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International Journal of Trend in Scientific Research and Development (IJTSRD) @ www.ijtsrd.com eISSN: 2456-6470 minimum. For this issue, first the target and the upper bound should be determined . For the response tensile strength, the target value is selected 6.046 KN. This value is considered from run number 7 of Table 2 in which the highest strength for spot welding is obtained. Also the lower bound is selected 3.602 which is considered from run number 4 of table 2. For the response nugget diameter the target value selected is 3.527 which is minimum, selected from run number 3 of table 2. The optimization results using the mentioned information are shown in Figure 10. According to this figure, the composite desirability of the obtained point is 0.6718. Table 5 shows the optimal point values. In order to evaluate the optimal point, the results of this point were compared with the results of the normal simulation. The results show the improvement of the tensile strength with optimal point values in optimized model compared to the original model. Also there is reduction in nugget diameter in optimized model compared to original model.





The experimental results shows that, maximum tensile strength and minimum nugget diameter is achieved by optimal combinations, welding current of 5.97 KA, electrode force of 0.490 KN and welding time of 45 cycles. From ANOVA results, it reveals that welding current is the most significant process parameter for maximizing strength of spot weld and also responsible for formation of nugget during welding.

References: [1] U. Esme, Application of Taguchi Method for the Optimization of Resistance Spot Welding Process, The Arabian Journal for Science and Engineering, 2008, 34, p 519-528. [2] A. G. Thakur, and V. M. Nandedkar, Application of Taguchi Method to Determine Resistance Spot Welding Condition of Austenitic Stainless Steel AISI 304, Journal of Scientific and Industrial Research, 2010, 69, p 680683. [3] N. Muhammad, and H. P. Manurung, Design Parameters Selection and Optimization of Weld Zone Development in Resistance Spot Welding, World Academy of Science, Engineering and Technology, 2012, 72, p 1220-1225. [4] S. Raissi, and R- Eslami Farsani, “Statistical Process Optimization through Multi-Response Surface Methodology,” World Academy of Science, Engineering and Technology, vol. 51, 2009. [5] Dayananda Pai et .al. “Application of Response Surface Methodology On Surface Roughness In Grinding Of Aerospace Materials (6061Al 15Vol%SiC25P),” ARPN Journal of Engineering and Applied Sciences, VOL. 5, NO. 6, JUNE 2010.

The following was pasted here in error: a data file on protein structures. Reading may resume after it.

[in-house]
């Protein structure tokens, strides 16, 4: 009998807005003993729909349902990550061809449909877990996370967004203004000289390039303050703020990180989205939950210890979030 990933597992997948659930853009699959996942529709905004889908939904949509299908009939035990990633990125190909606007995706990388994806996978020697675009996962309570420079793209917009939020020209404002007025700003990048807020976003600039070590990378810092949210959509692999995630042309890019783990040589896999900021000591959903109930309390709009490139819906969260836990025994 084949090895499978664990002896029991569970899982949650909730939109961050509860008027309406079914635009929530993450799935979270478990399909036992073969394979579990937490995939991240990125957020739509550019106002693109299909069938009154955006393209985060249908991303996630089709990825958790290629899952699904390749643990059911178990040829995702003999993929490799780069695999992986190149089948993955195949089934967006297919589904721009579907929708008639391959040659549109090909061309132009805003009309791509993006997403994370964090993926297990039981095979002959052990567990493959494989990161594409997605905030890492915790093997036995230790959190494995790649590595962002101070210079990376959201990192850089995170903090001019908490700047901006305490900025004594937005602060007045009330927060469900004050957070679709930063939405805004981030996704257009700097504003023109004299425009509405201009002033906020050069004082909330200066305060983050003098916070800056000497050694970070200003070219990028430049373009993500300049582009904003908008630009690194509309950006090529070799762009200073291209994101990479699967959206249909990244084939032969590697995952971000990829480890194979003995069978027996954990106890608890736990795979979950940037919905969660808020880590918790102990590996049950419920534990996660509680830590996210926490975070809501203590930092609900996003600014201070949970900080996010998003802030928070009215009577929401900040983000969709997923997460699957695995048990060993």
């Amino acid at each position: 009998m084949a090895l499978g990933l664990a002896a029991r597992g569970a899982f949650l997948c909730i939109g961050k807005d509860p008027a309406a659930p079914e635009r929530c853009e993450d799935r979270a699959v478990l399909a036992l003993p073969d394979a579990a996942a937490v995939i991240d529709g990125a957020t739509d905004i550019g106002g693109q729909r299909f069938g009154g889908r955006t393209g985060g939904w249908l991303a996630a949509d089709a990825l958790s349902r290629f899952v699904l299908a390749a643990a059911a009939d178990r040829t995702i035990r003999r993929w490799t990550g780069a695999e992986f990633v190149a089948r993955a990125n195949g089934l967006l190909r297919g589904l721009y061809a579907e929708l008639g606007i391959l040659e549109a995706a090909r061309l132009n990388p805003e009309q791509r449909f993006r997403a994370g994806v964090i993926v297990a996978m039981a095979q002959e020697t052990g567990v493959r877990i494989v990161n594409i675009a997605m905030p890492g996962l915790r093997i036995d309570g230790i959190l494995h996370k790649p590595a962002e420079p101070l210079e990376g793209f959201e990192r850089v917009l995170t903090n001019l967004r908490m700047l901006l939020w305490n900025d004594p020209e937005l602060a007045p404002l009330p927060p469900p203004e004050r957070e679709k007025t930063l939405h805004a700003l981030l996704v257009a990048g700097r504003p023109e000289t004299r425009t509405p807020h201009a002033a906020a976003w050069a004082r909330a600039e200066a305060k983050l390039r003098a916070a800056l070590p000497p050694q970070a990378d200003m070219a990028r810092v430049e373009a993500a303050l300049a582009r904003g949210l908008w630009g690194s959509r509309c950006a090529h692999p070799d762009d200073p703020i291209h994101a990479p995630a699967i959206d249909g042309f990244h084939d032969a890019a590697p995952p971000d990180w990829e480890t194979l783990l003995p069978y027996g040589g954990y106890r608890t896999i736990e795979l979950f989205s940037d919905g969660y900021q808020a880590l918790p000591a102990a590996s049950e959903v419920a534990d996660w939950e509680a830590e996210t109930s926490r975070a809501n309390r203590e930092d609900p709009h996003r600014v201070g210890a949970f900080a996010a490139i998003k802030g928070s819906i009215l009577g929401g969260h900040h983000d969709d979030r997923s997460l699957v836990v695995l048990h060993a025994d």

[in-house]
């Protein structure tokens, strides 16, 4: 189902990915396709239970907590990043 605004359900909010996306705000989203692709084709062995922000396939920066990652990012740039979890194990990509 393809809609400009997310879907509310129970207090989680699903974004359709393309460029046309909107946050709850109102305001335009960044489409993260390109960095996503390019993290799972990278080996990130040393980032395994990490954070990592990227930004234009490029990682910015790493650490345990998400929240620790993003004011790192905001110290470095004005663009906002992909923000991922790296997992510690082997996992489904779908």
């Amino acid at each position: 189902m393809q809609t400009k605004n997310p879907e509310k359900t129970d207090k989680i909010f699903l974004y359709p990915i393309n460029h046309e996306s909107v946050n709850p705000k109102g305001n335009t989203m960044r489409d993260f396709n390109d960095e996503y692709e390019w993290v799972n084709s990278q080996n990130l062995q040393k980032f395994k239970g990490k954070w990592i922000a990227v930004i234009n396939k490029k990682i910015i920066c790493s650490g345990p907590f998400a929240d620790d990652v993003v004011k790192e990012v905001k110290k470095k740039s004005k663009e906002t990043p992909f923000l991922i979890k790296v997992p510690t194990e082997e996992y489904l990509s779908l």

Fig. 10: Optimization plot for Tensile Strength and Nugget Diameter as response. Table No. 5: Optimal point values using desirability function Parameters Values Welding Current (KA) 5.97 Electrode Force(KN) 0.490 Welding Time (Cycle) 45 Conclusions: In this research work multi response optimization of resistance spot welding is carried out by using response surface methodology technique. From analysis following conclusion points are noted,

[6] Pawan Kumar et. Al. “Optimization of Process Parameters in Surface Grinding Using Response Surface Methodology,” IJRMET Vol. 3, Issue 2, May - Oct 2013. A Quality Improvement Approach for Resistance Spot Welding using Multi-objective Taguchi Method and Response Surface Methodology,” IJASTIT Vol. 2 (2012) No. 3. [7] Norasiah Muhammad, “A Quality Improvement Approach for Resistance Spot Welding using Multiobjective Taguchi Method and Response Surface Methodology,” IJASTIT,Vol. 2 (2012) No. 3. [8] Asal V. D, Patel R. I. and Choudhary, A. B, “Optimization of Process Parameters of EDM using ANOVA Method,” International Journal of Engineering Research and Applications, 2013, vol. 2, 1119-1125

@ IJTSRD | Unique Paper ID - IJTSRD23151 | Volume – 3 | Issue – 3 | Mar-Apr 2019

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Process Parameter Optimization for Resistance Spot Welding using Response Surface Methdology  

by Manjunath R. Rawal | Vaibhav Varane | Rakesh R. Kolhapure "Process Parameter Optimization for Resistance Spot Welding using Response Surf...

Process Parameter Optimization for Resistance Spot Welding using Response Surface Methdology  

by Manjunath R. Rawal | Vaibhav Varane | Rakesh R. Kolhapure "Process Parameter Optimization for Resistance Spot Welding using Response Surf...